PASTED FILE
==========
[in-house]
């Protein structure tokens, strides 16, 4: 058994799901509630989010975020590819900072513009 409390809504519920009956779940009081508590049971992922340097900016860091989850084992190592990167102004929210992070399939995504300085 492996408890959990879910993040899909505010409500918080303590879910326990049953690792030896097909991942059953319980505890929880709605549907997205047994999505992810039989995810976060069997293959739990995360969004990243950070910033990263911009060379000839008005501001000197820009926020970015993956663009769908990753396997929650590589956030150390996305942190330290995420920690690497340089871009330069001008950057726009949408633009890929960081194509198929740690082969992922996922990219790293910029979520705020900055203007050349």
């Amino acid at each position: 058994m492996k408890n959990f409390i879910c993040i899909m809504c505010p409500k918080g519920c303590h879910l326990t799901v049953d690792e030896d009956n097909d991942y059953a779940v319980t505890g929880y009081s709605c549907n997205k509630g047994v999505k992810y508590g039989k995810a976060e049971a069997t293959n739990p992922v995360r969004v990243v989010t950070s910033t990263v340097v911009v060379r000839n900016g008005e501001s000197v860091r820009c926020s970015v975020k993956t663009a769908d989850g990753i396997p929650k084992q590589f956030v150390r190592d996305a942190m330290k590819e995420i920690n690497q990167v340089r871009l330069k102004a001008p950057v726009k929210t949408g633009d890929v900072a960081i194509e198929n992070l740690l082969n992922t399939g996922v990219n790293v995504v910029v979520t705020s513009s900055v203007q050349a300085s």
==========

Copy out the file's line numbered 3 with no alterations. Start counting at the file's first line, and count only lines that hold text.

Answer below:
């Amino acid at each position: 058994m492996k408890n959990f409390i879910c993040i899909m809504c505010p409500k918080g519920c303590h879910l326990t799901v049953d690792e030896d009956n097909d991942y059953a779940v319980t505890g929880y009081s709605c549907n997205k509630g047994v999505k992810y508590g039989k995810a976060e049971a069997t293959n739990p992922v995360r969004v990243v989010t950070s910033t990263v340097v911009v060379r000839n900016g008005e501001s000197v860091r820009c926020s970015v975020k993956t663009a769908d989850g990753i396997p929650k084992q590589f956030v150390r190592d996305a942190m330290k590819e995420i920690n690497q990167v340089r871009l330069k102004a001008p950057v726009k929210t949408g633009d890929v900072a960081i194509e198929n992070l740690l082969n992922t399939g996922v990219n790293v995504v910029v979520t705020s513009s900055v203007q050349a300085s």